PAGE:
Buyout music is used interchangeably with the phrase royalty free music. Buyout music evolved as a result of producers, groups and companies that wanted to circumvent the high costs inherent in creating original music scores for feature films, videos, television programs or multimedia projects. The cost of producing music scores was and is very expensive and can be a major reason that a film or media production does not turn a profit. Now, with the advent of buyout music and its low cost structure, media producers can afford the music and the actors.
How Buyout Music Came to Be
When the first feature films were created, there was no such concept as buyout music. In fact, including live music with a film production was not regarded. Never were there accompanying music scores or voice tracks. Piano players would sit alongside the playing of the film, watch the action on the screen unfold and try to simultaneously perform music that would convey the feeling of the moment. Most of the early films were comedic or mellow dramas and the music played was predictable.
As time moved forward, technologies improved and so too did the level of sophistication in music scores. Music scores gradually became key components to feature films, thought to enhance the user experience. In comparison, films produced without music were thought to provoke less emotion. So, accompanying music scores were pretty much here to stay. However, a new media budget component was also created.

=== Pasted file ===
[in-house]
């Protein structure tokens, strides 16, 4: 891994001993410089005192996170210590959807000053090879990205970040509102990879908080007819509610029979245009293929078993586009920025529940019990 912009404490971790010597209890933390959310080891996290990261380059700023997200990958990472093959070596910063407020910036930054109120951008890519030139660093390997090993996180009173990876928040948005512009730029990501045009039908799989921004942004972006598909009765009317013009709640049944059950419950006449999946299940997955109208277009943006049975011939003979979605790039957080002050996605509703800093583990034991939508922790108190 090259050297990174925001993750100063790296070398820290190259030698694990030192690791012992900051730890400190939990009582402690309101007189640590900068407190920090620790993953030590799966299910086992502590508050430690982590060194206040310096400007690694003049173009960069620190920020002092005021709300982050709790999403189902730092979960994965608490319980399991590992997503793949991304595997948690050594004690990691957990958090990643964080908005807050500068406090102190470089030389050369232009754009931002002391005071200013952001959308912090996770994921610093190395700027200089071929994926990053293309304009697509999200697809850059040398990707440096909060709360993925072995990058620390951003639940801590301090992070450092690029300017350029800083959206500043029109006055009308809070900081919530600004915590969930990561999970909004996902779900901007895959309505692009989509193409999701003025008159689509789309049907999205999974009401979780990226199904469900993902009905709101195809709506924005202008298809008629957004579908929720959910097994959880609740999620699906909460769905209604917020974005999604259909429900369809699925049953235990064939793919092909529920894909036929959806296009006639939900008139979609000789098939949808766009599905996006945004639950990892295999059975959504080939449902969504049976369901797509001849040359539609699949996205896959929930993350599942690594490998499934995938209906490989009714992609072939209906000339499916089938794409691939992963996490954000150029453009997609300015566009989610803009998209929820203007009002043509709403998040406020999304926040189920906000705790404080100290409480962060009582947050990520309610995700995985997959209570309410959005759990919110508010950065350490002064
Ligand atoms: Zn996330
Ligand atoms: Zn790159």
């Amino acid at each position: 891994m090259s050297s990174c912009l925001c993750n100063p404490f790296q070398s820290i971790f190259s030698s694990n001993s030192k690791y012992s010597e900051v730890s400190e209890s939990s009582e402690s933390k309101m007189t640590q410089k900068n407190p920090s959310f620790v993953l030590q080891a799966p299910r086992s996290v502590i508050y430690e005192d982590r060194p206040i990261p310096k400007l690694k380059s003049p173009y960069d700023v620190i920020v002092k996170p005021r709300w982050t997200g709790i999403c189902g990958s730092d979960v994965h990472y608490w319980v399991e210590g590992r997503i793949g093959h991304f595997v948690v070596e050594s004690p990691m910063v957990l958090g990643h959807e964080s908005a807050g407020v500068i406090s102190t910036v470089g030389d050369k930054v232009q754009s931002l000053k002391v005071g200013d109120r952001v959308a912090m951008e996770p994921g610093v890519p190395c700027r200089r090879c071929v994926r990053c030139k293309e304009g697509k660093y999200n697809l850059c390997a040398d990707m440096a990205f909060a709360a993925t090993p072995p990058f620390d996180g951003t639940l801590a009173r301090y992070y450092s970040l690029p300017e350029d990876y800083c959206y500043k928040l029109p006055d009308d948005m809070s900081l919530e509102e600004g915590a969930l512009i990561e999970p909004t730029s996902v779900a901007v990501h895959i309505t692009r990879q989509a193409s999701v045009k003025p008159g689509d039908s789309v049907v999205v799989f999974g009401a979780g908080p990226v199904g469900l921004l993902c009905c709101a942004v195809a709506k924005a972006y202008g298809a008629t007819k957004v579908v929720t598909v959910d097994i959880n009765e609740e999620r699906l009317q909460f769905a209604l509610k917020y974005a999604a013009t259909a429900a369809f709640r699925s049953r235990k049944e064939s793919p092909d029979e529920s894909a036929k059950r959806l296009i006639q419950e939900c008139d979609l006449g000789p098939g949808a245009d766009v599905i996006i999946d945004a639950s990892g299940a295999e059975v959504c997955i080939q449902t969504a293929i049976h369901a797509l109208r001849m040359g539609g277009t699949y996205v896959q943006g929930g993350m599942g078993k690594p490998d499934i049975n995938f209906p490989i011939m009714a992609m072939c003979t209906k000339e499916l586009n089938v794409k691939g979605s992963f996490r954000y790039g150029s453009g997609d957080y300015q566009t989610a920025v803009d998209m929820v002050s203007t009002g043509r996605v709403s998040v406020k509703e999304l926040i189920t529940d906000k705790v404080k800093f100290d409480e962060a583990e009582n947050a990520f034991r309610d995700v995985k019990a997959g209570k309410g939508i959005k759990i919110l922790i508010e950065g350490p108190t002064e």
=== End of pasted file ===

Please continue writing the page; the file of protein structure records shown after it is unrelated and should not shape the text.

Quite often, the high price of production music libraries was responsible for films not making a profit. In addition, the cost of filming in the US has increased and has thus become a significant issue. Many films now are being produced in Canada or abroad.
When production budgets are cut, the first item to be trimmed is the music score.
Now, because of the advent of buyout music or background music, production budgets are more in line and no longer need to be cut from the production process. With buyout music, a one-time fee is paid to those that maintain the rights and the buyout music is yours to keep forever.
Needle Drop Music
Is Buyout Music a Better Deal than Needle Drop Music?
Buyout music is royalty free music. You pay a one-time fee for a production music library that gives you the right to play that music whenever and wherever you desire.
Needle drop music is different but sometimes effective for some artists and companies. Needle drop can also be referred to as a “pay as you play” option where you only pay for music when it is used, one song at a time if you wish. This type of licensing option was originally referred to as needle drop because it referenced the act of lowering a phonograph needle on to a record to place the music in a production. Needle drop today has morphed into “laser drop” referring to the advance of CD’s over vinyl records.
As with buyout music, the needle drop music option gives you access to your production music library either through download or CD. However, needle drop music requires that you remit a license application and license fee each time you use or play the music. The advantage to a per-use option is that your initial investment is very low, almost negligible. However, royalty free music is so inexpensive today that you are better off spending $100 for an entire royalty free production music library rather than $30-$40 for a one-time use of a single track of music, even if your needs are simple ones like background music.